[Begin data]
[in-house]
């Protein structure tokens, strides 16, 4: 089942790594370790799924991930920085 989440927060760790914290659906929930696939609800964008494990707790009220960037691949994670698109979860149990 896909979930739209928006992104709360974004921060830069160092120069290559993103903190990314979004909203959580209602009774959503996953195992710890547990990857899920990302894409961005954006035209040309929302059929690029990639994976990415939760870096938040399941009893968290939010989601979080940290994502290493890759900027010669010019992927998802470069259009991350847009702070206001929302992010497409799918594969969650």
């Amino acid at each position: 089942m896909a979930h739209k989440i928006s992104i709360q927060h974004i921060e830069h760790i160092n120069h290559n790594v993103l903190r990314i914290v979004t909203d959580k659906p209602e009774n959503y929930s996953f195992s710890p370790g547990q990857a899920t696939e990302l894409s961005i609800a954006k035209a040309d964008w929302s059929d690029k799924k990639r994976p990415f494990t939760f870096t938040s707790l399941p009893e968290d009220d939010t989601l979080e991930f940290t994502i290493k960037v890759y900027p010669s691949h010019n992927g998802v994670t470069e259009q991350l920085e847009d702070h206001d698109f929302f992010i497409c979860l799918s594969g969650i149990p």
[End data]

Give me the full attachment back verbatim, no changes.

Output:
[in-house]
């Protein structure tokens, strides 16, 4: 089942790594370790799924991930920085 989440927060760790914290659906929930696939609800964008494990707790009220960037691949994670698109979860149990 896909979930739209928006992104709360974004921060830069160092120069290559993103903190990314979004909203959580209602009774959503996953195992710890547990990857899920990302894409961005954006035209040309929302059929690029990639994976990415939760870096938040399941009893968290939010989601979080940290994502290493890759900027010669010019992927998802470069259009991350847009702070206001929302992010497409799918594969969650």
């Amino acid at each position: 089942m896909a979930h739209k989440i928006s992104i709360q927060h974004i921060e830069h760790i160092n120069h290559n790594v993103l903190r990314i914290v979004t909203d959580k659906p209602e009774n959503y929930s996953f195992s710890p370790g547990q990857a899920t696939e990302l894409s961005i609800a954006k035209a040309d964008w929302s059929d690029k799924k990639r994976p990415f494990t939760f870096t938040s707790l399941p009893e968290d009220d939010t989601l979080e991930f940290t994502i290493k960037v890759y900027p010669s691949h010019n992927g998802v994670t470069e259009q991350l920085e847009d702070h206001d698109f929302f992010i497409c979860l799918s594969g969650i149990p």